DML 1/35 Magic Track for 38(t) First Look
|Date of Review||February 2009||Manufacturer||DML (cyber-hobby.com)|
|Subject||Magic Track for 38(t)||Scale||1/35|
|Kit Number||3854||Primary Media||240 links in dark grey styrene|
|Pros||Modern track sets permit upgrading older kits or different options for current kits||Cons||Single link track construction not as popular as first hoped|
|Skill Level||Intermediate||MSRP (USD)||$19.95|
As previously noted in other reviews, for years modelers complained about the lousy tracks in armor model kits. They were at first simple “rubber bands” designed to hold up under the strain of motorized kits, then one-sided vinyl, and then two-sided vinyl. But even these – while much better – tended to be simplified and also suffered from “bowing”, e.g. being sucked inward as they were not sufficiently stiff enough to wrap around drive wheels without being pulled into the empty space between drive teeth. They were too thin, too thick, too soft, too stiff, and a few were completely wrong just to make assembly easier.
Modelers began to request single link styrene track, and about 15 years ago the manufacturers began to respond. Results were uneven, but it did not take long for most modelers to find out be careful what you wish for. Single link tracks came with anything between one and five parts per link, and with a tank requiring between 170-210 links of track this became downright tedious. Some manufacturers then switched to “link and length” in which the tracks now came in about 40 parts – the bulk being in runs of 4-6 to 20-25 links in one section and single links for “wrapping” around the idlers and drivers.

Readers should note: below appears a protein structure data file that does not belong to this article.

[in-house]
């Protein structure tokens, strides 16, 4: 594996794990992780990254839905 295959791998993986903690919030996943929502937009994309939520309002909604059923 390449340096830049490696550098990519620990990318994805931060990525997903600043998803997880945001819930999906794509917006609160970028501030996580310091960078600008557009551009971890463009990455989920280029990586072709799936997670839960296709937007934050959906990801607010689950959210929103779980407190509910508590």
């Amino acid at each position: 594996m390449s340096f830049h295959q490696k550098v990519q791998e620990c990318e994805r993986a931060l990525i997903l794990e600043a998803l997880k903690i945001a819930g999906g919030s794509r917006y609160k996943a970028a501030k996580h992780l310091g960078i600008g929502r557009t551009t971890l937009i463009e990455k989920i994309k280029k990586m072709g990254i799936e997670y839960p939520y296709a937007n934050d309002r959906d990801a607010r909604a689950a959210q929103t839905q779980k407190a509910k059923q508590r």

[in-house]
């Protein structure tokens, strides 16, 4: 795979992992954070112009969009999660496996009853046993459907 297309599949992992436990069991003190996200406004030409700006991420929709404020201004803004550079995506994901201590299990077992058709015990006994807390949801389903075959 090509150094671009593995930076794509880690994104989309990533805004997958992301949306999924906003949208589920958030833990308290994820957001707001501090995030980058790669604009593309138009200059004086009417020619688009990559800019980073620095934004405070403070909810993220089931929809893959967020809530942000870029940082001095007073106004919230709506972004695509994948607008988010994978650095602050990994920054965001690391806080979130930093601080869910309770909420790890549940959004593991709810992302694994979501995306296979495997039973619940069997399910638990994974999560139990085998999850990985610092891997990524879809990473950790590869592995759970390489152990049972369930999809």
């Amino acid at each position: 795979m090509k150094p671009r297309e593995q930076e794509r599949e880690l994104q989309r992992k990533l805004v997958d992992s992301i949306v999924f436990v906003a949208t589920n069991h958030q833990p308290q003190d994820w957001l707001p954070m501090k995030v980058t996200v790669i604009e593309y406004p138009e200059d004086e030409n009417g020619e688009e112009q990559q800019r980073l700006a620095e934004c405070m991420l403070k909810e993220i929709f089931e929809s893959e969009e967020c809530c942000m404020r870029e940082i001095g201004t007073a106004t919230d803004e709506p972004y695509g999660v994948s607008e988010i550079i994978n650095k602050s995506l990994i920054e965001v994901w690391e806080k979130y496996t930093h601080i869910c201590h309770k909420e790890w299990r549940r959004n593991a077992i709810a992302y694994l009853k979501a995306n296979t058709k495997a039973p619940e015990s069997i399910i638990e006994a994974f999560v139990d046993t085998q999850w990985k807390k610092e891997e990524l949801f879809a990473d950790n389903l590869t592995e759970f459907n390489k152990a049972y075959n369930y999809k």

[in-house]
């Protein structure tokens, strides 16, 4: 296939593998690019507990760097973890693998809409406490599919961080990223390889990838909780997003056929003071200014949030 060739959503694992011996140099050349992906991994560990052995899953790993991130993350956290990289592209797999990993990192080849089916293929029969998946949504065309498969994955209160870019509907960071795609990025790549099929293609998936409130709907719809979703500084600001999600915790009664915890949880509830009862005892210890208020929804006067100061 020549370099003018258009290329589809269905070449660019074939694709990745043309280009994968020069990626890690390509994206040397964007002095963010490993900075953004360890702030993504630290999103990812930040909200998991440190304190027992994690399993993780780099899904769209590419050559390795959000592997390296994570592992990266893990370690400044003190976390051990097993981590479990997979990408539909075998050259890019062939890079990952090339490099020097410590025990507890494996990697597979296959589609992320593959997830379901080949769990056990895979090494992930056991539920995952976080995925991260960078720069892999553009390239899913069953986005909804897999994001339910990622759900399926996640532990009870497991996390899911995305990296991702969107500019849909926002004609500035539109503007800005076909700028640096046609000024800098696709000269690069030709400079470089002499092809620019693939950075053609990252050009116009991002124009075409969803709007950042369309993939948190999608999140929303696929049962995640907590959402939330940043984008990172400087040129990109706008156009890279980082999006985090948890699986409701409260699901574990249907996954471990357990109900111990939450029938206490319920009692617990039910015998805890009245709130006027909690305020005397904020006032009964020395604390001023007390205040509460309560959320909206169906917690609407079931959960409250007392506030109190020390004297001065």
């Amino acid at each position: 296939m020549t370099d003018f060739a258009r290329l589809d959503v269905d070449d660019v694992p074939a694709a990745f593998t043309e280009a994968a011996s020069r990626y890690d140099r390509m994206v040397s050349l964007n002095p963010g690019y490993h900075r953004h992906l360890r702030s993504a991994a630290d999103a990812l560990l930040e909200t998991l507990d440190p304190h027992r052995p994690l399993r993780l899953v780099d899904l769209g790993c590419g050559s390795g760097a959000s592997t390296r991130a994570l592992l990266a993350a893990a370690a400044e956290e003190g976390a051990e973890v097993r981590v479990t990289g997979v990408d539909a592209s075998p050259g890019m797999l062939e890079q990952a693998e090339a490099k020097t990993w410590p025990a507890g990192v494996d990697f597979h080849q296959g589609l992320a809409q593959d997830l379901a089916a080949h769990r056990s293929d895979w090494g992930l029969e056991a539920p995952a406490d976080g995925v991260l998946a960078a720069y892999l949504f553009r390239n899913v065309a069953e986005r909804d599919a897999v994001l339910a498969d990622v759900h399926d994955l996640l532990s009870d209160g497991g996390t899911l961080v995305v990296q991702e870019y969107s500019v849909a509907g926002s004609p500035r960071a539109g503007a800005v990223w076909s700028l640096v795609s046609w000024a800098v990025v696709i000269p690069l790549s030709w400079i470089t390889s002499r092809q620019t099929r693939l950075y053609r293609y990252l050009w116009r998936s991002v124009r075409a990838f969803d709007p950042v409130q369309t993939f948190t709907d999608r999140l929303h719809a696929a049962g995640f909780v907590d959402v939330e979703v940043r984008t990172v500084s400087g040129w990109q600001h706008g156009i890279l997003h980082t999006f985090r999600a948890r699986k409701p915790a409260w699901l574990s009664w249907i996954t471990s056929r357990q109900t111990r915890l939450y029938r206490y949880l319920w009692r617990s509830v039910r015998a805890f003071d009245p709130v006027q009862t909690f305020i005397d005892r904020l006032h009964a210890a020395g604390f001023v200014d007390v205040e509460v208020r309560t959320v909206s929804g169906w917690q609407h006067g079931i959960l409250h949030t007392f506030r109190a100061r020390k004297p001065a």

DML’s initial solution to complaints was “Magic Track” – styrene single link track produced using “slide molding” and press-fit assembly (which then permitted use of a liquid cement for final assembly. These could be draped anyway the modeler wanted, and since there was absolute minimal cleanup (the most some links needed was a few strokes of a file or sanding stick to remove the “teat” where they were injected) went together in an evening rather than a week. Later, they moved to DS Plastic – a cross between vinyl and styrene with the ability to be assembled with normal plastic cement, flex like vinyl, and hold detail like resin.
DML’s affiliate is releasing many components from DML kits now as “Upgrade” sets and these six track sets for German vehicles are very good choices.
The two sets for Panthers cover the early model tracks (A and D) and the late model with ice cleats cast into the face of the track. The one for Panzer 38(t) series vehicles (Praga THN series tanks) is among the most detailed with individual casting numbers on each link. The Panzer II set covers all basic and modified Panzer II chassis vehicles. The Panzer III/IV set is for the standardized late model 40 cm wide link track without ice cleats.
While most of the DML kits produced over the last 5 years come with these tracks, making them available as separate sets gives an opportunity to “fix” an older kit or one from another company with modern, state-of-the-art single link tracks. Note that you may have to modify the drive wheels on a recipient kit as most of them have teeth which are too wide for scale tracks (another drawback to the older vinyl tracks of other companies).
They are also releasing the DML Tiger I DS track as a separate accessory. These tracks are packed rolled up to protect the hollow guide teeth and have so far proven very popular with modelers due to the ease of use and assembly. They can be used to upgrade one of the other Tiger I kits on the market with a more modeler-friendly approach to tracks.
Overall, these sets should be well received – they are competitively priced and while not self-assembling do reduce a lot of the preparation time for a set of attractive tracks.
Thanks to DML for the review samples.